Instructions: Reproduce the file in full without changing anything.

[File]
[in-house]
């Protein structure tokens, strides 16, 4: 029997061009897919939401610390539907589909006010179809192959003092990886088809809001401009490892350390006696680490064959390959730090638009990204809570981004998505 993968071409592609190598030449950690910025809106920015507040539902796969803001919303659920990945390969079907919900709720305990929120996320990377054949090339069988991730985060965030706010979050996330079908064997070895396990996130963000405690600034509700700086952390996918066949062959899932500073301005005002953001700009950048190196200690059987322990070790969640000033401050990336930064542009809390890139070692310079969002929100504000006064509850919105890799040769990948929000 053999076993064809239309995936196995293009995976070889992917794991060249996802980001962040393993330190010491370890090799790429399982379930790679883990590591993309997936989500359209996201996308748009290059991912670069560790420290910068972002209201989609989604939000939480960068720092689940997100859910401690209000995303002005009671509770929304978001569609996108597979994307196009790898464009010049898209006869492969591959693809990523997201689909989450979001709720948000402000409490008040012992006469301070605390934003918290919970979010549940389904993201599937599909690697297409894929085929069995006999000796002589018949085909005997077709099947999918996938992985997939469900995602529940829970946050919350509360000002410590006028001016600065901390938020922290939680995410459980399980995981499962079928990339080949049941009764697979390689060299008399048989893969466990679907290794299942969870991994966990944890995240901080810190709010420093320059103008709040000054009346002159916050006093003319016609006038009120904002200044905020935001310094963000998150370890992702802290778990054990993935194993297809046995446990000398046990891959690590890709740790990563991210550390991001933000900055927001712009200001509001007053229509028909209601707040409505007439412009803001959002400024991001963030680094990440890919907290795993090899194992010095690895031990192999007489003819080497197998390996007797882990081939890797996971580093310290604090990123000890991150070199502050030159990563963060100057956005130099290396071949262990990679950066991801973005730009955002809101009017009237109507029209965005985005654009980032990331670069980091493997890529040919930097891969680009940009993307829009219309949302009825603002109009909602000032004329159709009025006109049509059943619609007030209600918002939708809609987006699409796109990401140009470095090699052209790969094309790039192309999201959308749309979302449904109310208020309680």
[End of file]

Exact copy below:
[in-house]
């Protein structure tokens, strides 16, 4: 029997061009897919939401610390539907589909006010179809192959003092990886088809809001401009490892350390006696680490064959390959730090638009990204809570981004998505 993968071409592609190598030449950690910025809106920015507040539902796969803001919303659920990945390969079907919900709720305990929120996320990377054949090339069988991730985060965030706010979050996330079908064997070895396990996130963000405690600034509700700086952390996918066949062959899932500073301005005002953001700009950048190196200690059987322990070790969640000033401050990336930064542009809390890139070692310079969002929100504000006064509850919105890799040769990948929000 053999076993064809239309995936196995293009995976070889992917794991060249996802980001962040393993330190010491370890090799790429399982379930790679883990590591993309997936989500359209996201996308748009290059991912670069560790420290910068972002209201989609989604939000939480960068720092689940997100859910401690209000995303002005009671509770929304978001569609996108597979994307196009790898464009010049898209006869492969591959693809990523997201689909989450979001709720948000402000409490008040012992006469301070605390934003918290919970979010549940389904993201599937599909690697297409894929085929069995006999000796002589018949085909005997077709099947999918996938992985997939469900995602529940829970946050919350509360000002410590006028001016600065901390938020922290939680995410459980399980995981499962079928990339080949049941009764697979390689060299008399048989893969466990679907290794299942969870991994966990944890995240901080810190709010420093320059103008709040000054009346002159916050006093003319016609006038009120904002200044905020935001310094963000998150370890992702802290778990054990993935194993297809046995446990000398046990891959690590890709740790990563991210550390991001933000900055927001712009200001509001007053229509028909209601707040409505007439412009803001959002400024991001963030680094990440890919907290795993090899194992010095690895031990192999007489003819080497197998390996007797882990081939890797996971580093310290604090990123000890991150070199502050030159990563963060100057956005130099290396071949262990990679950066991801973005730009955002809101009017009237109507029209965005985005654009980032990331670069980091493997890529040919930097891969680009940009993307829009219309949302009825603002109009909602000032004329159709009025006109049509059943619609007030209600918002939708809609987006699409796109990401140009470095090699052209790969094309790039192309999201959308749309979302449904109310208020309680």